Fishing For Bowfin
So, what exactly is a bowfin? According to Wikipedia:
"Bowfin (Amia calva) are basal bony fish related to gars with common regional names that include mudfish, mud pike, dogfish, griddle, grinnel, cypress trout and choupique. They are regarded as being the sole surviving species of the order Amiiformes which dates from the Jurassic to the Eocene, persisting to the present. Although bowfin are highly evolved, they are often referred to as 'primitive fish,' because they have retained some morphological characteristics of their early ancestors."
"Bowfin are native to North America and their range is limited to much of the eastern United States and adjacent southern Canada, including the drainage basins of the Mississippi River, Great Lakes and various rivers exiting in the Eastern Seaboard and Gulf of Mexico. Their preferred habitat includes vegetated sloughs, lowland rivers and lakes, swamps and backwater areas; they are also occasionally found in brackish water. They are stalking, ambush predators known to move into the shallows at night to prey on fish and aquatic invertebrates such as crawfish, mollusks and aquatic insects."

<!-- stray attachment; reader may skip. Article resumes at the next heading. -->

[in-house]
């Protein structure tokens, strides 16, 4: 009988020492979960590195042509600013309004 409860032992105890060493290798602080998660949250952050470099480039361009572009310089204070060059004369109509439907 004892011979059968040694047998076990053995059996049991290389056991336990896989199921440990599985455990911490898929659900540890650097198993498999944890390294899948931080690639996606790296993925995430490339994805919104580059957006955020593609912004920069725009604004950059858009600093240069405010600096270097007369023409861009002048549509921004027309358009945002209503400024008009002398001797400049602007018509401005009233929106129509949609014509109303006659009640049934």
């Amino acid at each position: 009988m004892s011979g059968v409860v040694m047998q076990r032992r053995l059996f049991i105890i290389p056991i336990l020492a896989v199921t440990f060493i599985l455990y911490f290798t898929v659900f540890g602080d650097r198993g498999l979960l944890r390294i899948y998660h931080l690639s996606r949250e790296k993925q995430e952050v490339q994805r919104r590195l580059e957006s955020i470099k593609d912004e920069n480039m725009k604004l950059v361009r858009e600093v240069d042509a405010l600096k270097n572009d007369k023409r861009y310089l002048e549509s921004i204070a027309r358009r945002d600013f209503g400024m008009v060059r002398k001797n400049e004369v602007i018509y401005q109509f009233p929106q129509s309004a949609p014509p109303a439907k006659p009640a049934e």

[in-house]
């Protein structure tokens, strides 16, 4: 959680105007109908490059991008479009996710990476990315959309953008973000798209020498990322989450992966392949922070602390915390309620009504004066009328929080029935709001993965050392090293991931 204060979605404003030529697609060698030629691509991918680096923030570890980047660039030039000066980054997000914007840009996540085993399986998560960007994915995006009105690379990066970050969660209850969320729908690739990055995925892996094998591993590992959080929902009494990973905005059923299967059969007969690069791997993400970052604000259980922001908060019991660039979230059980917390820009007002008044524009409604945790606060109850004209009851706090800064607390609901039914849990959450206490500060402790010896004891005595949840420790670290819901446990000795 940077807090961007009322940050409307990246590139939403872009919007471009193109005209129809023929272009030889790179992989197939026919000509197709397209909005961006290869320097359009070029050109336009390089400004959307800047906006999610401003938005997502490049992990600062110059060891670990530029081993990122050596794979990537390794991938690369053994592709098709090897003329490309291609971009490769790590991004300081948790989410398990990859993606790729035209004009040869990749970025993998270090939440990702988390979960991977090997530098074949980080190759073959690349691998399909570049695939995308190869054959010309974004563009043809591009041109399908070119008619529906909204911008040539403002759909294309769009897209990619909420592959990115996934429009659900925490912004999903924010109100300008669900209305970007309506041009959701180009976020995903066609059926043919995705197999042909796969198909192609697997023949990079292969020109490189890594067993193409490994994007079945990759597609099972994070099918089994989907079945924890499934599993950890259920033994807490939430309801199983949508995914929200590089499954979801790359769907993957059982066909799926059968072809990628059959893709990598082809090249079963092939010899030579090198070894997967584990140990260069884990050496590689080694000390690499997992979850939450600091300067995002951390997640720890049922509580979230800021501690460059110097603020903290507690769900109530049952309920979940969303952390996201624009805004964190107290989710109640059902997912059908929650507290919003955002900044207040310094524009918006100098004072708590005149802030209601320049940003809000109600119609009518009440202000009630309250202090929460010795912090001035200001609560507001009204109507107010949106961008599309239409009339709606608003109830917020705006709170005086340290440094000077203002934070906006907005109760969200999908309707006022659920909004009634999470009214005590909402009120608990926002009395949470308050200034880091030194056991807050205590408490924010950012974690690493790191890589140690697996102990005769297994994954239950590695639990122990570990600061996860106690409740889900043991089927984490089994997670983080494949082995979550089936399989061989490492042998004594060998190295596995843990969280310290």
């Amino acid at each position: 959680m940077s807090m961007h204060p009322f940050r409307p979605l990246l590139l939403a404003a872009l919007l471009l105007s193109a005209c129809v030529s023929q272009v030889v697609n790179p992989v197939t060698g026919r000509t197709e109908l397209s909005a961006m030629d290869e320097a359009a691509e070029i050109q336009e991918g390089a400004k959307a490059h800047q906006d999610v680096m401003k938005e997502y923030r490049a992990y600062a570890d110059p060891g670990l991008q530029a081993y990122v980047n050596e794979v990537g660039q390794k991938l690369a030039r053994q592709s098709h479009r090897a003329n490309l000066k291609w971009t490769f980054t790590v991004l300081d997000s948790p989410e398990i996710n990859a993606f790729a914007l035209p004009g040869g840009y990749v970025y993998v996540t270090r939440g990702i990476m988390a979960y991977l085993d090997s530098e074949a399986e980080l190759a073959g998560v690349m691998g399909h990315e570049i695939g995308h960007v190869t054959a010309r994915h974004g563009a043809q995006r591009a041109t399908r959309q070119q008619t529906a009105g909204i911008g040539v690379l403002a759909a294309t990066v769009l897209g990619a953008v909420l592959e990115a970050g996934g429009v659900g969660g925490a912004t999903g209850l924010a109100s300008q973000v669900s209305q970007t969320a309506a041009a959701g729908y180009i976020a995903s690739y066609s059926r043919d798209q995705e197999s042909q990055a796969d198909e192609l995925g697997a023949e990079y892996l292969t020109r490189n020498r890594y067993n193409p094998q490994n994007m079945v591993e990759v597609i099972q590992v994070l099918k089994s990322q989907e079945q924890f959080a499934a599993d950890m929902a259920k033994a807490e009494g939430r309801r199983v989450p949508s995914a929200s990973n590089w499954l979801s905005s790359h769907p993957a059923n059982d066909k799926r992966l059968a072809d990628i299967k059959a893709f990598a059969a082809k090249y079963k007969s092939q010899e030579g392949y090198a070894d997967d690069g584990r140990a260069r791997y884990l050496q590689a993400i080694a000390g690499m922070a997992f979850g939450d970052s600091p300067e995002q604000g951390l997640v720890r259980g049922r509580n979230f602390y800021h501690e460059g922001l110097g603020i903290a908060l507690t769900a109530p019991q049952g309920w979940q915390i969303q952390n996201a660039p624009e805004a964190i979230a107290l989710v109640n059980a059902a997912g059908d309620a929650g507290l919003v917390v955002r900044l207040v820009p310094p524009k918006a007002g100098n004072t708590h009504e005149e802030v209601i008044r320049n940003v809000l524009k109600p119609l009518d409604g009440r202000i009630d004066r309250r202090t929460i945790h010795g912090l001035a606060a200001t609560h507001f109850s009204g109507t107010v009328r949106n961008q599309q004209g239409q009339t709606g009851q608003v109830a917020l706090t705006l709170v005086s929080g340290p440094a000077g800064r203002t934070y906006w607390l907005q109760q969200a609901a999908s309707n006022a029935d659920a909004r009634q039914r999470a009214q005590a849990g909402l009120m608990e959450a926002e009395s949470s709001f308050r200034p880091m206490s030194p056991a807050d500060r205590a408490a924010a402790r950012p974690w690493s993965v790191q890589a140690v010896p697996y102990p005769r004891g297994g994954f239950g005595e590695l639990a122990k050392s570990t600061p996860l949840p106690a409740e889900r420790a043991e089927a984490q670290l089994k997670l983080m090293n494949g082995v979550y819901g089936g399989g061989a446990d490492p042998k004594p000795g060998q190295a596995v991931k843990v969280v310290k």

The body shape of the bowfin is long and tapered with a long dorsal fin, fan-like tail and a short anal fin. Males have an obvious large dot called an eye-spot on or near the base of its tail; females do not share this marking.
Latching onto a fighting fish and hearing the sound of your drag releasing line is sweet music to every angler's ear and the bowfin will not disappoint. Without doubt, it is a fierce fighter from hook set to the bank, where the bowfin puts on an exciting final display of determination; keep your rod tip up.
The largest certified bowfin catch was made by Robert Harmon in 1980, while fishing in Forest Lake, Florence, South Carolina. It tipped the scale at 21.8 pounds. Even if you hook into a bowfin in the 10 pound bracket, be prepared for one hellacious fight.
My dedicated bowfin/catfish rig started with a stiff, seven foot Shakespeare Ugly Stick Catfish casting rod with a 23-1/2 inch long handle, including the butt cap. I found this was too long a handle, absolutely unnecessary and unwieldy for casting from canal banks or fishing the bayous in a small boat. Fortunately, my fishing partner Mike Z. is quite handy and removed about four inches from the butt end, thus turning it into a real handy power rod.
Shakespeare Ugly Stick Rod Specifications (unmodified)
For the reel I opted for the Swedish manufactured Abu Garcia Ambassadeur C4 Model 6601, a left hand retrieve, round reel bait caster with an added Abu Garcia power handle. This is a powerful reel and quite fitting for landing the largest of bowfin and big catfish.
Abu Garcia Ambassador C4 Reel Specifications
As for other tackle, I use KastKing copolymer 30 pound test line tied to a steel leader, an offset hook with a two inch shank and a three inch Comal glow-top popping float (model 35G-UPC) positioned about 2 - 3 feet above the hook, depending on the depth of the water. For weight I usually attach one or two heavy split shot to the line above the leader.